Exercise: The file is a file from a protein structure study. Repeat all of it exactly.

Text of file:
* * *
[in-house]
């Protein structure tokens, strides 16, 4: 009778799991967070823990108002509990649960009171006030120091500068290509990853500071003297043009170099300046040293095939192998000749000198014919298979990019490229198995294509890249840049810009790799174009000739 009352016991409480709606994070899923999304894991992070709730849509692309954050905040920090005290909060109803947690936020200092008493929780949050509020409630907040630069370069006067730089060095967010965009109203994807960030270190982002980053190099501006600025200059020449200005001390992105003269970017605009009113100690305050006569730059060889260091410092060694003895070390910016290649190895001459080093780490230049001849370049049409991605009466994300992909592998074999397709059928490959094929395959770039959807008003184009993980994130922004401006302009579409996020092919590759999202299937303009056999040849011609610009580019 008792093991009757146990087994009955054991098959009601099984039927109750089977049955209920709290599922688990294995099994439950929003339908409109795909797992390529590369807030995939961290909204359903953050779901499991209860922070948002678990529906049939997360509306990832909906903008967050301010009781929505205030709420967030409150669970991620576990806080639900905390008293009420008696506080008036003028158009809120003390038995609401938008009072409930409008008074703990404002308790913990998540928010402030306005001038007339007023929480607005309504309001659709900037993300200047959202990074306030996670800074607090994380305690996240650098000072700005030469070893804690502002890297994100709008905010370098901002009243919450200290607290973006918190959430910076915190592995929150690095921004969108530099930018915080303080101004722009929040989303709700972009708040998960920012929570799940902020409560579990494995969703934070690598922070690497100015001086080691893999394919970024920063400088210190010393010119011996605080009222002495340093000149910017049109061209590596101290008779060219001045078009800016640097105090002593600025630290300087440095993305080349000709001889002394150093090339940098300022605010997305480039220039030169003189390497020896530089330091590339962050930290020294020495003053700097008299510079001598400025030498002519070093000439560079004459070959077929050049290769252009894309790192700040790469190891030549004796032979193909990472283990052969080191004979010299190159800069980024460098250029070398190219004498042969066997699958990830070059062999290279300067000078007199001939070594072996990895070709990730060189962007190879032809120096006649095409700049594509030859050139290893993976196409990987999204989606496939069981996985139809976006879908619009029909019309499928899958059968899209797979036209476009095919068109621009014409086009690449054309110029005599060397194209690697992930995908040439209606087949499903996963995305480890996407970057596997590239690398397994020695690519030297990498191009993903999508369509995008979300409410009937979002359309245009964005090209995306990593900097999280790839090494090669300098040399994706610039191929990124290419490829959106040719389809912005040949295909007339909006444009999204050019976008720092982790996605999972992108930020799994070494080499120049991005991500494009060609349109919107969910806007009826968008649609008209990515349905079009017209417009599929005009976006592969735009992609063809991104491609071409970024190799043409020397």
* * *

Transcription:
[in-house]
């Protein structure tokens, strides 16, 4: 009778799991967070823990108002509990649960009171006030120091500068290509990853500071003297043009170099300046040293095939192998000749000198014919298979990019490229198995294509890249840049810009790799174009000739 009352016991409480709606994070899923999304894991992070709730849509692309954050905040920090005290909060109803947690936020200092008493929780949050509020409630907040630069370069006067730089060095967010965009109203994807960030270190982002980053190099501006600025200059020449200005001390992105003269970017605009009113100690305050006569730059060889260091410092060694003895070390910016290649190895001459080093780490230049001849370049049409991605009466994300992909592998074999397709059928490959094929395959770039959807008003184009993980994130922004401006302009579409996020092919590759999202299937303009056999040849011609610009580019 008792093991009757146990087994009955054991098959009601099984039927109750089977049955209920709290599922688990294995099994439950929003339908409109795909797992390529590369807030995939961290909204359903953050779901499991209860922070948002678990529906049939997360509306990832909906903008967050301010009781929505205030709420967030409150669970991620576990806080639900905390008293009420008696506080008036003028158009809120003390038995609401938008009072409930409008008074703990404002308790913990998540928010402030306005001038007339007023929480607005309504309001659709900037993300200047959202990074306030996670800074607090994380305690996240650098000072700005030469070893804690502002890297994100709008905010370098901002009243919450200290607290973006918190959430910076915190592995929150690095921004969108530099930018915080303080101004722009929040989303709700972009708040998960920012929570799940902020409560579990494995969703934070690598922070690497100015001086080691893999394919970024920063400088210190010393010119011996605080009222002495340093000149910017049109061209590596101290008779060219001045078009800016640097105090002593600025630290300087440095993305080349000709001889002394150093090339940098300022605010997305480039220039030169003189390497020896530089330091590339962050930290020294020495003053700097008299510079001598400025030498002519070093000439560079004459070959077929050049290769252009894309790192700040790469190891030549004796032979193909990472283990052969080191004979010299190159800069980024460098250029070398190219004498042969066997699958990830070059062999290279300067000078007199001939070594072996990895070709990730060189962007190879032809120096006649095409700049594509030859050139290893993976196409990987999204989606496939069981996985139809976006879908619009029909019309499928899958059968899209797979036209476009095919068109621009014409086009690449054309110029005599060397194209690697992930995908040439209606087949499903996963995305480890996407970057596997590239690398397994020695690519030297990498191009993903999508369509995008979300409410009937979002359309245009964005090209995306990593900097999280790839090494090669300098040399994706610039191929990124290419490829959106040719389809912005040949295909007339909006444009999204050019976008720092982790996605999972992108930020799994070494080499120049991005991500494009060609349109919107969910806007009826968008649609008209990515349905079009017209417009599929005009976006592969735009992609063809991104491609071409970024190799043409020397």